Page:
noodlepie

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There's another really interesting noodle soup that I was introduced to by a local Vietnamese chef in NJ that she calls "Bouillabase" which has rice noodles in it and is a sweet and sour/spicy broth with seafood and okra in it. I don't know what its called in Vietnamese.

Think you mean Canh Chua Ca. Wonderful sweet/sour fish soup: okra, beansprouts and pineapple heavy with stacks of tamarind pods. Absolutely bindin' broth.

pieman

noodlepie

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There's another really interesting noodle soup that I was introduced to by a local Vietnamese chef in NJ that she calls "Bouillabase" which has rice noodles in it and is a sweet and sour/spicy broth with seafood and okra in it. I don't know what its called in Vietnamese.

Think you mean Canh Chua Ca. Wonderful sweet/sour fish soup: okra, beansprouts and pineapple heavy with stacks of tamarind pods. Absolutely bindin' broth.

pieman

noodlepie

Yup, thats the one.

Jason Perlow

Co-Founder, The Society for Culinary Arts & Letters

offthebroiler.com - Food Blog | View my food photos on Instagram

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About the breadsticks, Yes - a lot of folk eat them. I don't think they are a poor man's thing - maybe that's a bit of Grandma Viet Kieu story telling of how hard life is in Vietnam, blah blah blah;) - and it's not a recent trend as far as I know. In Hanoi the sticks are shorter and crustier. In the south they are longer and softer. (Do men cook these things? Are there more 'inadequate' men in the south?) I always have them in the north when available. In the south I usually skip them as they smell faintly of coconut.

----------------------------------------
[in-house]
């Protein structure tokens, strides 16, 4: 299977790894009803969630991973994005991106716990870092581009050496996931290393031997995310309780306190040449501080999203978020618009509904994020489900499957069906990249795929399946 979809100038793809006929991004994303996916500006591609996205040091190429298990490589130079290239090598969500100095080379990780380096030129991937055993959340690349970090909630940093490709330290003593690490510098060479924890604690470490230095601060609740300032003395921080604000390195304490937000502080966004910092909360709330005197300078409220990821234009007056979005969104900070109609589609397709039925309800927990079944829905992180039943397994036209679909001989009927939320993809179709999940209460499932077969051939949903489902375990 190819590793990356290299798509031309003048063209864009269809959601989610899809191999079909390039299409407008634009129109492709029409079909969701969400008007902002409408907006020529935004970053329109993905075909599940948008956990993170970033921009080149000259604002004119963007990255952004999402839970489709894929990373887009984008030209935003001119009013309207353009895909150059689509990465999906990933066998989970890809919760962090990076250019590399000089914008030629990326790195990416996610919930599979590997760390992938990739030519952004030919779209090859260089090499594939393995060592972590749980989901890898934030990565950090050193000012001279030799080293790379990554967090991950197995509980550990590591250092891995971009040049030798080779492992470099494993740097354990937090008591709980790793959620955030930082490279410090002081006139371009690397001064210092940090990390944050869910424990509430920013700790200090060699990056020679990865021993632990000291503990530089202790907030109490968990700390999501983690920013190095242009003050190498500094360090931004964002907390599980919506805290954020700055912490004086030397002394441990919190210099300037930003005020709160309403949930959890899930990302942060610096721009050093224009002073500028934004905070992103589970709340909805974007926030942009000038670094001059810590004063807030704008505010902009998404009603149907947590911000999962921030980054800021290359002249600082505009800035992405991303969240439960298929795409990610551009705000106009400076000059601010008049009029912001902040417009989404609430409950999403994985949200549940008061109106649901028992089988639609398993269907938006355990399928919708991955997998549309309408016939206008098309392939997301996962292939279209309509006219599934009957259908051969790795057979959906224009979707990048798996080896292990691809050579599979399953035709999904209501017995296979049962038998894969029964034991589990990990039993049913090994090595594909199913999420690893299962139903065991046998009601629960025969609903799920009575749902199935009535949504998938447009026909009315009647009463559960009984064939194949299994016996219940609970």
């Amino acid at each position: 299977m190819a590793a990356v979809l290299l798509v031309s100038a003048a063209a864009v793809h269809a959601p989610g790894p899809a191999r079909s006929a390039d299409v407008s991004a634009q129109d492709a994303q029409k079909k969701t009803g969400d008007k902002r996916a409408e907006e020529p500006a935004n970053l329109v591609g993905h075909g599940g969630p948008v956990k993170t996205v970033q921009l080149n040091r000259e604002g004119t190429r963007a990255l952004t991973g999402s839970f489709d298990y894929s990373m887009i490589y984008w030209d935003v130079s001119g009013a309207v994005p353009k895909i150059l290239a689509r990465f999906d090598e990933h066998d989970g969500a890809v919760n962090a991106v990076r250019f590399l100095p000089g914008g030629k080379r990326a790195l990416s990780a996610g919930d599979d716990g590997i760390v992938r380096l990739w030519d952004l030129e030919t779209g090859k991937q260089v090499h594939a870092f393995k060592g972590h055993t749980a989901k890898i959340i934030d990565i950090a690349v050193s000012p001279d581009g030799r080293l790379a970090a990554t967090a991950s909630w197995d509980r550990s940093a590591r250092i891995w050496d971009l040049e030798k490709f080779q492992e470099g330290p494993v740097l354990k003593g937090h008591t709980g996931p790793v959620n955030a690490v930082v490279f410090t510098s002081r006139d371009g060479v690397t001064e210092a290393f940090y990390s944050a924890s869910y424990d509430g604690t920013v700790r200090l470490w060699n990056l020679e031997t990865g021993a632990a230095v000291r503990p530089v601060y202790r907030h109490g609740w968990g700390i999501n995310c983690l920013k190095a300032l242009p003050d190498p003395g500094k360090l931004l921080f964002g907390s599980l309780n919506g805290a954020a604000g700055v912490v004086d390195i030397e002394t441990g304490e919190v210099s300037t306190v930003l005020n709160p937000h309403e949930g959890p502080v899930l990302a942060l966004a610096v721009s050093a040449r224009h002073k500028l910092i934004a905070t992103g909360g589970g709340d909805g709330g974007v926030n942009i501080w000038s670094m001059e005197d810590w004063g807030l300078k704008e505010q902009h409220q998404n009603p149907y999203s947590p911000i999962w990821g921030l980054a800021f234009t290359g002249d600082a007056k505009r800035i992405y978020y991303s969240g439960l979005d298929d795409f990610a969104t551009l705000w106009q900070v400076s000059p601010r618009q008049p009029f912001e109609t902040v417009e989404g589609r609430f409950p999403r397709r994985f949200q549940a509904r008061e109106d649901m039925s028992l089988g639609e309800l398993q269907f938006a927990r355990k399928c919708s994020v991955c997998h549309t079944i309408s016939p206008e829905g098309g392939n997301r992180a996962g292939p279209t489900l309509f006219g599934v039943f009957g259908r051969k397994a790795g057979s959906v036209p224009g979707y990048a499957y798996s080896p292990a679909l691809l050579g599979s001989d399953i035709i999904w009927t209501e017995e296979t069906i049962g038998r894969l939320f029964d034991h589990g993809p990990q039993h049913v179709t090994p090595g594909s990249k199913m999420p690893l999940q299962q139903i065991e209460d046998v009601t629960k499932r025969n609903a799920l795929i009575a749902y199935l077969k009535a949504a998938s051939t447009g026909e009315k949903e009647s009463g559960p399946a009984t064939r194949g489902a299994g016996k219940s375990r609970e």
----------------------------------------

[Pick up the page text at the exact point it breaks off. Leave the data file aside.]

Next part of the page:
It was actually a young person who mentioned the poor man's version of pho with the crullers, which traditionally are eaten with rice soup (chao), a practice derived from the Chinese who invented them. I suppose that recent to me is anything post reunification.

As with many Vietnamese dishes, you can have pho your way and that means it's hard to pinpoint a definitive version of it.

Andrea

Andrea Q. Nguyen

Author, food writer, teacher

Into the Vietnamese Kitchen: Treasured Foodways, Modern Flavors (Ten Speed Press, Oct. 2006)

Vietworldkitchen.com

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But, one difference with your NJ version - no noodles - at least not in Vietnam.

In the U.S. too. The noodles is a little personal flair that the NJ cook added. There are normally no noodles in canh ca chua.

Andrea Q. Nguyen

Author, food writer, teacher

Into the Vietnamese Kitchen: Treasured Foodways, Modern Flavors (Ten Speed Press, Oct. 2006)

Vietworldkitchen.com

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  • 3 years later...

Here in the East Bay the typical platter usually has cilantro, thai basil, sliced jalapenos, cut limes and bean sprouts and there is always a bottle of Sriracha on the table.